Narrow-headed Garter Snake
Thamnophis rufipunctatus (Cope, 1875)
|Spanish Name||Culebra de Agua de Cabeza-angosta|
|Max. Recorded Length||95.3 cm / 37.5 inches|
|Range||Arizona, New Mexico|
|Captivity Rating||★★☆☆ fair|
|Search for This Species|
Note: These species pages are in various stages of completion. Some are basically finished; others are very much under construction. Please be patient while I work on this section.
This is a moderately large, long-nosed, brown spotted snake found in aquatic habitat. It feeds mainly on fish; it has also been known to take amphibian larvae and tadpoles.
If you were to conclude from this description that this is a water snake instead of a garter snake, you would not be alone. This species has occasionally been reclassified as a water snake by some herpetologists, due to its scale patterns, lack of stripes, and a divided anal scale on some specimens. But this is a garter snake, similar to other aquatic species like the Sierra and Mexican Black-bellied Garter Snake.
As of now, this species is only found in Arizona and New Mexico. Mexican populations that were previously assigned to this species have been split off into separate species: the Southern Durango Spotted Garter Snake, Thamnophis nigronuchalis, in southwestern Durango state; and, more recently, the Madrean Narrow-headed Garter Snake, Thamnophis unilabialis, for populations in Chihuahua, Coahuila, northern Durango and Sonora. All three species are closely related and similar in appearance and habitat use. All are aquatic fish-eaters found at high elevations.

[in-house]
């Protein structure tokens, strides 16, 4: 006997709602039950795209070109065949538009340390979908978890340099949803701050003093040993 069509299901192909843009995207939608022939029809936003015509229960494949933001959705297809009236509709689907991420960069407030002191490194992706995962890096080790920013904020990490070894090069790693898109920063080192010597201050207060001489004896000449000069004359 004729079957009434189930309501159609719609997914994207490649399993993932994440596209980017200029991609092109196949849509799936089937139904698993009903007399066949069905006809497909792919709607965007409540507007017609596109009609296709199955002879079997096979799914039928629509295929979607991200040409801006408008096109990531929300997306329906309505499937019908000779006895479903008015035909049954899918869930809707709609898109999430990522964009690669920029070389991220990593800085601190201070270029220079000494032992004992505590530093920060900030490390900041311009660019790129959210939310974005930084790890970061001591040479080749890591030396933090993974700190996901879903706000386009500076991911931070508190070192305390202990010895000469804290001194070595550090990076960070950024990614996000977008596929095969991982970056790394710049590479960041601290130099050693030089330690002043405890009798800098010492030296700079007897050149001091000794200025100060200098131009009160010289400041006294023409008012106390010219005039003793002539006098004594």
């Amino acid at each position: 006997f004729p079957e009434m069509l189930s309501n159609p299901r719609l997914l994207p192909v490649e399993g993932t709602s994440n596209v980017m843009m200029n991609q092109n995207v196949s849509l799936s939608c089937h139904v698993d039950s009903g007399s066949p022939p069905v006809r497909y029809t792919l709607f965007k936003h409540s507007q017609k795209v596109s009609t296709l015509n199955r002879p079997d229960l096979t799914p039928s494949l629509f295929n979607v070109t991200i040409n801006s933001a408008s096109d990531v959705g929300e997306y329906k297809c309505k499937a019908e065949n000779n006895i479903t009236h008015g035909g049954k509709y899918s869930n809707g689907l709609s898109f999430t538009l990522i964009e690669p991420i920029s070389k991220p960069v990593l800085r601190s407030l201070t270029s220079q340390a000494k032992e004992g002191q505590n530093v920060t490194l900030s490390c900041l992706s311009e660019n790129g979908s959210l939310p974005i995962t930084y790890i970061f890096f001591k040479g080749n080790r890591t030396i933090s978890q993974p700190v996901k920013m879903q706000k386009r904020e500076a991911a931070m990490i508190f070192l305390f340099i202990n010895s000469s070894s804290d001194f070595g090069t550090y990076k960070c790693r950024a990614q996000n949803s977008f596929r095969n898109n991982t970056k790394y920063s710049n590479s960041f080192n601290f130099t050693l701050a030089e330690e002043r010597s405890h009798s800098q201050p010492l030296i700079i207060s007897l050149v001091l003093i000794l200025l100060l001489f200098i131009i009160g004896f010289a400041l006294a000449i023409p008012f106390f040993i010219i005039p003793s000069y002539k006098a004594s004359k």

Though better known than its close relatives, this is still a poorly understood species compared to other garter snakes.
The Narrow-headed Garter Snake is endangered in New Mexico and threatened in Arizona (note: this information may be out of date). The recent splitting off of Mexican populations into separate species means that Thamnophis rufipunctatus is now at risk throughout its range. New Mexico has a recovery plan for this species.
This is one of the long-nosed fish- and amphibian-eating species described by Rossi and Rossi (2003). Because of their diet, parasites will likely be a problem. They report that this species may accept scented mice, especially if they’re tease-fed. Ernst and Ernst (2003) call it a picky eater in captivity; Rossman et al. (1996) consider this a difficult species to maintain in captivity because of the diet and parasite issues. But in theory these snakes do not sound more difficult than, say, more stubborn water snakes. I’d be interested in hearing from people who have worked with this species.
If you have experience with this species and would like to share, please contact me.
For general information on keeping garter snakes in captivity, please see the Care Guide.
Articles and News
- Garter Snakes Threatened by Fire, Grazing in U.S. Southwest
- USFWS Lists Two Garter Snakes as Threatened
- Background on Two Threatened Snakes
- USFWS Proposes Adding Two Garter Snakes to Endangered Species List
- New Study Splits Off Mexican Narrow-headed Garters into New Species
- Updates to Species and State Pages
- Wildfire Threatens Endangered Garter Snakes
Bartlett, R. D. and Alan Tennant. 1997. Snakes of North America: Western Region. Houston: Gulf.
Ernst, Carl H. and Evelyn M. Ernst. 2003. Snakes of the United States and Canada. Washington: Smithsonian Books.
Liner, Ernest A. 1994. Scientific and Common Names for the Amphibians and Reptiles of Mexico in English and Spanish. SSAR Herpetological Circular No. 23.
Rossi, John V. and Roxanne Rossi. 2003. Snakes of the United States and Canada: Natural History and Care in Captivity. Malabar FL: Krieger.
Rossman, Douglas A., Neil B. Ford and Richard A. Seigel. 1996. The Garter Snakes: Evolution and Ecology. Norman OK: University of Oklahoma Press.
Wood, Dustin A. et al. 2011. “Refugial isolation and divergence in the Narrowheaded Gartersnake species complex (Thamnophis rufipunctatus) as revealed by multilocus DNA sequence data.” Molecular Biology 20: 3856-3878.